We live in a planet filled with water; deep, blue and gigantic masses, called oceans. This water that you now see in front of your eyes has a long story, which dates back to the time when the universe was made. Hydrogen being the simplest element was created by the Big Bang right away. But oxygen wasn’t made that instantly. Oxygen came into existence when the huge masses of hydrogen clumped together because of their gravity and created the first stars. The stars were unstable and had a lot of mass in them.

Its inner constituents pulled upon its surface, thereby making the star compress with greater and greater pressure at its core. Such pressures were so great that two hydrogen nuclei fused together in a process called nuclear fusion, which gave rise to a new element in the universe, later known as helium. When this helium and hydrogen were compressed further, again and again, new elements came into existence on the face of the universe.

One such element was oxygen. When the universe settled by and by, stars exploded, and smaller portions of matter were ejected out into the vast cosmos. Various elements combined to form all kinds of compounds. And amongst them one of the compounds, which turned out to be extremely stable was water. And it is because of water’s stability as a compound it could be found as huge chunks of ice floating around in the space in the form of comets, revolving around a star like the planets do.

It has been strongly suggested by scientists that Earth received a huge quantity of water from the comets, which crashed onto the earth’s surface when it was formed. We also believe that water was further formed when the anaerobic bacteria, one of the first living beings to come across the face of this planet, gave off oxygen during respiration. It is believed that huge amounts of that oxygen created by them resulted in the formation of oxygen and ozone in our atmosphere. And when a sufficient quantity of this oxygen reacted with hydrogen in the atmosphere of a newborn Earth, our breath-taking oceans and seas and rivers were formed. Do you remember the days when you used to draw a boat sailing on a sea and used to colour the water blue?

When you grew up, you must’ve realised that ‘it is actually colourless’. However, that’s a wrong notion. Water is a diamagnetic compound whose colour is actually a very faint shade of blue. And apart from its colour, the oceans will also tell you that water doesn’t really allow ‘all’ the light to pass through it either since it’s a polar solvent. And these are only some of the beautiful and fascinating properties of water that makes us wonder: “What’s down there?”

To find the answers we started with the surface. On the surface one can find the smallest virus and the largest Blue Whale. The numerous species of dolphins and turtles, which hunt and migrate in these clear blue waters can also be found swimming away throughout their life. Once we started going deeper into the oceans, the water pressure built up and we found out that feeble beings like us can only dive so little.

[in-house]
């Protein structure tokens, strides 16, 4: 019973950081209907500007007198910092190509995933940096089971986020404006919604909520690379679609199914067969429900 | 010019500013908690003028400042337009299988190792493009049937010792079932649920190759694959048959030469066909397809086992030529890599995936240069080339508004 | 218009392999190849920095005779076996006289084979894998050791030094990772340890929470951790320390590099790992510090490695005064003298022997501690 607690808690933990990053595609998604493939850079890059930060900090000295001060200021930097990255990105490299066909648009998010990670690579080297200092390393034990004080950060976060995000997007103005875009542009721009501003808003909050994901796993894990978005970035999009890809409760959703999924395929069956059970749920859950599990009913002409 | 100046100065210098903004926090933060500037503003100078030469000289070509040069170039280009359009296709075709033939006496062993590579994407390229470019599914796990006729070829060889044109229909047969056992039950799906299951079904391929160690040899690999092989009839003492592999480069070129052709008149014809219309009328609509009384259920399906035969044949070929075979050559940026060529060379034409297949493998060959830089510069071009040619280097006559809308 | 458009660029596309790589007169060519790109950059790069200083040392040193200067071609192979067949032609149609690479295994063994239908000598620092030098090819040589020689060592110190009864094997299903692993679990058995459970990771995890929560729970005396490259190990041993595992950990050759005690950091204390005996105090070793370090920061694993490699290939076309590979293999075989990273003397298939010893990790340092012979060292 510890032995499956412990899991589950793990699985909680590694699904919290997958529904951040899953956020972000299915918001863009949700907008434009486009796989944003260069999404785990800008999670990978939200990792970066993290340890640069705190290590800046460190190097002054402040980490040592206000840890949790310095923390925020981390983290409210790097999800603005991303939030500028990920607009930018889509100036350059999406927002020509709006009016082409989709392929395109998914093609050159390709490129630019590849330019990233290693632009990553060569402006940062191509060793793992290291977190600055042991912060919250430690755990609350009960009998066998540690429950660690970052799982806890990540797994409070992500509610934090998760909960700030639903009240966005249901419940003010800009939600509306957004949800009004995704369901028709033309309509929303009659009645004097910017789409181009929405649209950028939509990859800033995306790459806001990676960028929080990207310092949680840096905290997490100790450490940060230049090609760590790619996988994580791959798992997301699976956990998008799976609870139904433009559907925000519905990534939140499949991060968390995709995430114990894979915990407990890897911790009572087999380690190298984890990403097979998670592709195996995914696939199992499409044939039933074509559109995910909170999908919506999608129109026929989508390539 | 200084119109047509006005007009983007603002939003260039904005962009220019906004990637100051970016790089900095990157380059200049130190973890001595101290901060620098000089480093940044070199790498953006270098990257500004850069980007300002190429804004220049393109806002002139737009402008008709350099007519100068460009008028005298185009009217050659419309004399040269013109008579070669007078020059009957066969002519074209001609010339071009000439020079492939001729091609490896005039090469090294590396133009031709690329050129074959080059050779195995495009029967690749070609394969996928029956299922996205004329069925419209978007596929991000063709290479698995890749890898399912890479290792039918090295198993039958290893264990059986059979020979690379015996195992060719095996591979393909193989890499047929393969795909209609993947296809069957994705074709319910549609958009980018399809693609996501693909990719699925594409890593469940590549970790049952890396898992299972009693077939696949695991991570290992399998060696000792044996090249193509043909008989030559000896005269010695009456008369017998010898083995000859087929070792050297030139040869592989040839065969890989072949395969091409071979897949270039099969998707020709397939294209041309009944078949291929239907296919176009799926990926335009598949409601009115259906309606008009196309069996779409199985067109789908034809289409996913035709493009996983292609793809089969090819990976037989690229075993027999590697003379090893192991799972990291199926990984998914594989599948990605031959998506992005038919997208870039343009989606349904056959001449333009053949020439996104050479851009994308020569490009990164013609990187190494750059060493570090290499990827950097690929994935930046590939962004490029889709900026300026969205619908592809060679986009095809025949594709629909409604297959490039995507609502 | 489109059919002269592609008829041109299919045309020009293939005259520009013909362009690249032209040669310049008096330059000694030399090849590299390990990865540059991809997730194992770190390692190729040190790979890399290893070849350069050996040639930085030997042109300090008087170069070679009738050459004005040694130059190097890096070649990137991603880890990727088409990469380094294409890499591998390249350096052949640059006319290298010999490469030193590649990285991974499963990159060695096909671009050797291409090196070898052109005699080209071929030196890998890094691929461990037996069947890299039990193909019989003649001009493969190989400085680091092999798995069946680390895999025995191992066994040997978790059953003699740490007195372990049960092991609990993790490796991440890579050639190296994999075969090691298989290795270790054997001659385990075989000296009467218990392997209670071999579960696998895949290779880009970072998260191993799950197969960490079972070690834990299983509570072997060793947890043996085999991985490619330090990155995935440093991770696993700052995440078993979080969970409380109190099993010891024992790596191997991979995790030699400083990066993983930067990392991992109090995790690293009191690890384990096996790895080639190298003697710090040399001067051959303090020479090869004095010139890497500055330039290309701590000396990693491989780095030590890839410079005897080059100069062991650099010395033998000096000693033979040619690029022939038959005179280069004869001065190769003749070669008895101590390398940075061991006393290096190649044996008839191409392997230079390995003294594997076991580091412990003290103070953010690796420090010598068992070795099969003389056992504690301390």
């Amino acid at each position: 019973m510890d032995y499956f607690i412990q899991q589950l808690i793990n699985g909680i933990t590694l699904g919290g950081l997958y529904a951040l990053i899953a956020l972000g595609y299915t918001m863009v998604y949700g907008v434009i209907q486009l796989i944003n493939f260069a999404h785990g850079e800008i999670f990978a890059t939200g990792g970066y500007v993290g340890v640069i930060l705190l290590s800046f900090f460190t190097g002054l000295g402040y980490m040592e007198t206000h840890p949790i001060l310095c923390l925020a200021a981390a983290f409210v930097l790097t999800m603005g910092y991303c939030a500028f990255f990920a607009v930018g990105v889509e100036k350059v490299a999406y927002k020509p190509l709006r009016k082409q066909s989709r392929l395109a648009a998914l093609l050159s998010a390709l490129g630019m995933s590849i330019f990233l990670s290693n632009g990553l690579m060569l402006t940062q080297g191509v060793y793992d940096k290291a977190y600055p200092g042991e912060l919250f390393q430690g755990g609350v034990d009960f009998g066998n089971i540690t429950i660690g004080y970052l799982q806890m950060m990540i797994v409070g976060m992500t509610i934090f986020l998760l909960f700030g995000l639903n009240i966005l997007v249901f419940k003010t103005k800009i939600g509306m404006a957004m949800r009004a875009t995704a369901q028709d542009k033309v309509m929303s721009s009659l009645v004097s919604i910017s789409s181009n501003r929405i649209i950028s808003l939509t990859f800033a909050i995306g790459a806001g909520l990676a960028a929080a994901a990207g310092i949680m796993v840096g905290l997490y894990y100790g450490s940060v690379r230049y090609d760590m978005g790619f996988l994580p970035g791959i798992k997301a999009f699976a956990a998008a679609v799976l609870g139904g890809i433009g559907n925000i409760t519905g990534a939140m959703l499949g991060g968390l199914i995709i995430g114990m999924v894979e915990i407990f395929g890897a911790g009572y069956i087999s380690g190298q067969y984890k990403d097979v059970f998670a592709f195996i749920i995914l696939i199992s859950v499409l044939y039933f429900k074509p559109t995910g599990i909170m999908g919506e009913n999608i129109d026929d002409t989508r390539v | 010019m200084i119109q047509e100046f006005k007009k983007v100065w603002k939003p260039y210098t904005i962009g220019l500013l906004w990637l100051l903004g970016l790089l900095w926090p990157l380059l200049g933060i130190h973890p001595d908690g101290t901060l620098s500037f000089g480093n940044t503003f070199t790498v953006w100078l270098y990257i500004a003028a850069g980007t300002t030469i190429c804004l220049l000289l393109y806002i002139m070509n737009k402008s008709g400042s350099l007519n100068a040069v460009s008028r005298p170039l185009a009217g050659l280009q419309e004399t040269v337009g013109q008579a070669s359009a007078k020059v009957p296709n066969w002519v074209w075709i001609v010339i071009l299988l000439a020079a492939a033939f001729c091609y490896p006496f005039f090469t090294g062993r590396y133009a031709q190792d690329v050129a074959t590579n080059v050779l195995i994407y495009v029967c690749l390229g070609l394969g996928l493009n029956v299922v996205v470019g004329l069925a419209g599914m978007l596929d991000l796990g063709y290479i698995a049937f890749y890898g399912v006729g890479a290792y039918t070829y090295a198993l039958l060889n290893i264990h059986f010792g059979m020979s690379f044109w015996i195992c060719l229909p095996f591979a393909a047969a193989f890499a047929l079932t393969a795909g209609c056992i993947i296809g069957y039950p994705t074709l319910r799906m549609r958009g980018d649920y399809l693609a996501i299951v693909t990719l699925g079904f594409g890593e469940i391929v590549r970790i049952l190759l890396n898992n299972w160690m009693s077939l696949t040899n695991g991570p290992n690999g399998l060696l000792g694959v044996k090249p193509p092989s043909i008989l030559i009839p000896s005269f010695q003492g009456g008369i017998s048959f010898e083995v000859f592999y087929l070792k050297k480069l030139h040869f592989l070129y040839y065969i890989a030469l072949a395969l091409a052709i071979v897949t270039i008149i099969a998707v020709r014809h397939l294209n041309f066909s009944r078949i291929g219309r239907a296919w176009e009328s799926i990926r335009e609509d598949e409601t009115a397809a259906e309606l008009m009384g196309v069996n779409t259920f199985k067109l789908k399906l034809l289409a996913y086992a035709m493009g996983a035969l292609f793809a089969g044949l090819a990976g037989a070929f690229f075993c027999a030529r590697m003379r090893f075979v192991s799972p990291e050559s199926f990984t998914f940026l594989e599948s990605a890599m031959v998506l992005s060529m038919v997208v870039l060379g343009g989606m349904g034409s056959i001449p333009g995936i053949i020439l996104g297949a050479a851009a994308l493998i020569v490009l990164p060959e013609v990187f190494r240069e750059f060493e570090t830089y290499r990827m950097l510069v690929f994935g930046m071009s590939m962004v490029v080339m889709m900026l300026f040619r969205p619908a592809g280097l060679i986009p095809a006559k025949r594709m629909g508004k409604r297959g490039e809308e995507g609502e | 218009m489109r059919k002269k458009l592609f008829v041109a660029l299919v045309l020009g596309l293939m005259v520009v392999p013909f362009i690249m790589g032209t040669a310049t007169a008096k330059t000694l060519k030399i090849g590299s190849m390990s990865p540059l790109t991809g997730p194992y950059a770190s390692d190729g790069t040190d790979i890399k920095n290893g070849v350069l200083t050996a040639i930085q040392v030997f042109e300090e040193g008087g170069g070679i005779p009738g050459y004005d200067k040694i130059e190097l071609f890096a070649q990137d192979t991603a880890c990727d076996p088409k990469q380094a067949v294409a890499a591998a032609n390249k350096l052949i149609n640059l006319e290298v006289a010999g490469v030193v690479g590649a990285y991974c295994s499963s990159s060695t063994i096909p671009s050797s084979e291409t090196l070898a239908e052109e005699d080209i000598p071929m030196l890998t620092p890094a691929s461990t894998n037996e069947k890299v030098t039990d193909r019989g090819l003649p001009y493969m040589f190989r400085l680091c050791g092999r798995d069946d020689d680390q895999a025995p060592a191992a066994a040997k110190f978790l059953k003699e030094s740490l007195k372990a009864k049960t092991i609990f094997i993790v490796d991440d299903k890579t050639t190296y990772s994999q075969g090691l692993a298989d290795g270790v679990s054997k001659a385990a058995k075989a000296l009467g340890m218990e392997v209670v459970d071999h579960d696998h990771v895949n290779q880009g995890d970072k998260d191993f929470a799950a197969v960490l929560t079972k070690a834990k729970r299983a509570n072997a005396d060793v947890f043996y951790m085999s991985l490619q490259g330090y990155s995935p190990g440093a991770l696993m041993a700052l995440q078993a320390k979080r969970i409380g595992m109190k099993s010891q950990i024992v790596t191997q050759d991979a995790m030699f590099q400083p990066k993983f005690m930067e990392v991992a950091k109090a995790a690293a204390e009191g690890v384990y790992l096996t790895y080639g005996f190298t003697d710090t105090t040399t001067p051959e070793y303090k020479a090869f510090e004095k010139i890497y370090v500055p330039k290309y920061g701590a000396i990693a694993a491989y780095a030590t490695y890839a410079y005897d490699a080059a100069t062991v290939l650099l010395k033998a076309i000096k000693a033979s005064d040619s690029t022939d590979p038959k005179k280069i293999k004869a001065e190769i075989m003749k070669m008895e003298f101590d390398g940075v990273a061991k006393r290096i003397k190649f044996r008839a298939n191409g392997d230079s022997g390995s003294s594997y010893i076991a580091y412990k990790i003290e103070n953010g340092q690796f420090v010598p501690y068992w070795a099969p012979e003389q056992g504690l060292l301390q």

And we are yet to know what it is like, right at the very bottom of our planet’s thin crust. But as of now, we have indeed gone to some mysterious depths where no light can reach. Since the mammals like the whales and dolphins need to breath, they don’t really go very deep, they always ensure that they can come up for air. But since the fishes have their gills, they do not care much about going back to the surface.

And as we go down the ocean’s light blue surface, past the sharks and corals, the colour deepens and gets more and more black. It gets cold and the huge amount of water pushes the bodies of those who live there from all directions with a lot of effort. So, nature allowed such animals to develop stronger bones and muscles. If an individual was born as one of those creatures, that person’s experience of swimming up to the surface would be similar to the experience of going upto the exosphere without a space suit. In that darkness, life is completely different. Food is scarce and autotrophic mode of nutrition is replaced by chemotrophic nutrition. Bioluminescence is used to draw prey and to mate and life in that dark abyss is extremely difficult. But unfortunately, so are the lives above the darkness in the water. With an increase in human population, pollution isn’t the only thing harming the oceans. We are simply consuming too much food. As a result of which the inhabitants of the ocean are not being able to hunt properly. Starvation and death have led many marine animals towards the verge of extinction. Our planet’s life, the water, the oceans face a grave threat. We obviously can’t just completely stop fishing, but we can have limitations and control over fishing in the oceans and also rely more on fishes, which are ‘farmed’.

The ocean is no less than a heritage for our planet. If it could talk, it would’ve told us tales far more mysterious, ridiculous and absurd than the thousand and one Arabian Nights. So let’s ensure that the next generations can enjoy the ocean’s cool, soothing blue waters as much as we do, so that they can explore and learn more about the blue ocean that makes our planet.